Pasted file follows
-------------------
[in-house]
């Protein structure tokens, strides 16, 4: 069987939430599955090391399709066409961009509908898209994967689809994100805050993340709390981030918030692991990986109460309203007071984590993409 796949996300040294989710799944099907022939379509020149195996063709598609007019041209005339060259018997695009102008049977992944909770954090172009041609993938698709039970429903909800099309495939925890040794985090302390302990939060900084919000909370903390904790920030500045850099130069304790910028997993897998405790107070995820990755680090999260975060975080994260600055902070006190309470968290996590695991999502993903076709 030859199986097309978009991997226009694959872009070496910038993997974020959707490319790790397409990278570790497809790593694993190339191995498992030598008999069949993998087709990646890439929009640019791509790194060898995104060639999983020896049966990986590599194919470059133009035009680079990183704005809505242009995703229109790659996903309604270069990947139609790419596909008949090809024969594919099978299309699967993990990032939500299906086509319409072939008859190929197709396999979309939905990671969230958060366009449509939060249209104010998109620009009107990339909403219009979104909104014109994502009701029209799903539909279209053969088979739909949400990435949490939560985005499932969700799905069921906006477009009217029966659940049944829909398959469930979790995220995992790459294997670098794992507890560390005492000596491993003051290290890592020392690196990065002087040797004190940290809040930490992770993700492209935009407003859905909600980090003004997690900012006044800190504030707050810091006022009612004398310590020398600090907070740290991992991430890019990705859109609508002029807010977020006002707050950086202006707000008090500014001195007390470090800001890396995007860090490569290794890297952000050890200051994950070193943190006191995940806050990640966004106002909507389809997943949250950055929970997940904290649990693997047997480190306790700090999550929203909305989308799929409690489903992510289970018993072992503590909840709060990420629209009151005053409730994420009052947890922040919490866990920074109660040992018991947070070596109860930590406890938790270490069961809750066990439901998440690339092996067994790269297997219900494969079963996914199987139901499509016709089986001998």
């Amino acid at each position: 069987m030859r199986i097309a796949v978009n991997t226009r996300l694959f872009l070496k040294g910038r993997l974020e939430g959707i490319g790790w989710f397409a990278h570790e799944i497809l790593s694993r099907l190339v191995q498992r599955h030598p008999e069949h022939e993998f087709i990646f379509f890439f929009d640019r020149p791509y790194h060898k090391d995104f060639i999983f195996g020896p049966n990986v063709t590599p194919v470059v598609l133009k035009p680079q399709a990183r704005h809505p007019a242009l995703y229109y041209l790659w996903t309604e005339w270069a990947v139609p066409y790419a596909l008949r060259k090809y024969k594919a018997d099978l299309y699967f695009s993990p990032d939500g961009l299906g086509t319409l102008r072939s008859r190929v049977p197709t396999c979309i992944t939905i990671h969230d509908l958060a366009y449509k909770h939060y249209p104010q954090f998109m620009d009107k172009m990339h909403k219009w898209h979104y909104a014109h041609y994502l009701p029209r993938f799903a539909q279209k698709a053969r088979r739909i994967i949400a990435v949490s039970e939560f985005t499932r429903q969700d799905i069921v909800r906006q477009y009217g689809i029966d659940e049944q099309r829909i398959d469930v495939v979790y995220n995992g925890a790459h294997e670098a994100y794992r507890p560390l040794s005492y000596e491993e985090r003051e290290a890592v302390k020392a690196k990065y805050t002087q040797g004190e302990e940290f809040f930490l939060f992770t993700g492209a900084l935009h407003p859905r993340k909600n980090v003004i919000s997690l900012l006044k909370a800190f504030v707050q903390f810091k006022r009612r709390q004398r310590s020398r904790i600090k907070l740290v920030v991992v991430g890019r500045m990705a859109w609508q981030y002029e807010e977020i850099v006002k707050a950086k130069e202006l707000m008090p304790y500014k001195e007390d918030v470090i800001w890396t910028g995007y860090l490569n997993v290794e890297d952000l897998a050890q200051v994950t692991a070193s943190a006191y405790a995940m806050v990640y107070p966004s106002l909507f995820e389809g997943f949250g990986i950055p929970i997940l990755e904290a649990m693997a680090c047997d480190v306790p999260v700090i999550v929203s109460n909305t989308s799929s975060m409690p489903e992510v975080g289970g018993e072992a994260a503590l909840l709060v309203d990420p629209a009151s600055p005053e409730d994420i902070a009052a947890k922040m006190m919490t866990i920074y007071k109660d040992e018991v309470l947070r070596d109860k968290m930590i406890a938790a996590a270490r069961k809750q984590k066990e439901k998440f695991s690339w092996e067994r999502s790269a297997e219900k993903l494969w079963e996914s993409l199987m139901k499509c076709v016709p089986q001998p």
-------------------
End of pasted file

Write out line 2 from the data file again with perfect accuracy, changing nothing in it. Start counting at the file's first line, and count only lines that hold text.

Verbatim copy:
């Protein structure tokens, strides 16, 4: 069987939430599955090391399709066409961009509908898209994967689809994100805050993340709390981030918030692991990986109460309203007071984590993409 796949996300040294989710799944099907022939379509020149195996063709598609007019041209005339060259018997695009102008049977992944909770954090172009041609993938698709039970429903909800099309495939925890040794985090302390302990939060900084919000909370903390904790920030500045850099130069304790910028997993897998405790107070995820990755680090999260975060975080994260600055902070006190309470968290996590695991999502993903076709 030859199986097309978009991997226009694959872009070496910038993997974020959707490319790790397409990278570790497809790593694993190339191995498992030598008999069949993998087709990646890439929009640019791509790194060898995104060639999983020896049966990986590599194919470059133009035009680079990183704005809505242009995703229109790659996903309604270069990947139609790419596909008949090809024969594919099978299309699967993990990032939500299906086509319409072939008859190929197709396999979309939905990671969230958060366009449509939060249209104010998109620009009107990339909403219009979104909104014109994502009701029209799903539909279209053969088979739909949400990435949490939560985005499932969700799905069921906006477009009217029966659940049944829909398959469930979790995220995992790459294997670098794992507890560390005492000596491993003051290290890592020392690196990065002087040797004190940290809040930490992770993700492209935009407003859905909600980090003004997690900012006044800190504030707050810091006022009612004398310590020398600090907070740290991992991430890019990705859109609508002029807010977020006002707050950086202006707000008090500014001195007390470090800001890396995007860090490569290794890297952000050890200051994950070193943190006191995940806050990640966004106002909507389809997943949250950055929970997940904290649990693997047997480190306790700090999550929203909305989308799929409690489903992510289970018993072992503590909840709060990420629209009151005053409730994420009052947890922040919490866990920074109660040992018991947070070596109860930590406890938790270490069961809750066990439901998440690339092996067994790269297997219900494969079963996914199987139901499509016709089986001998």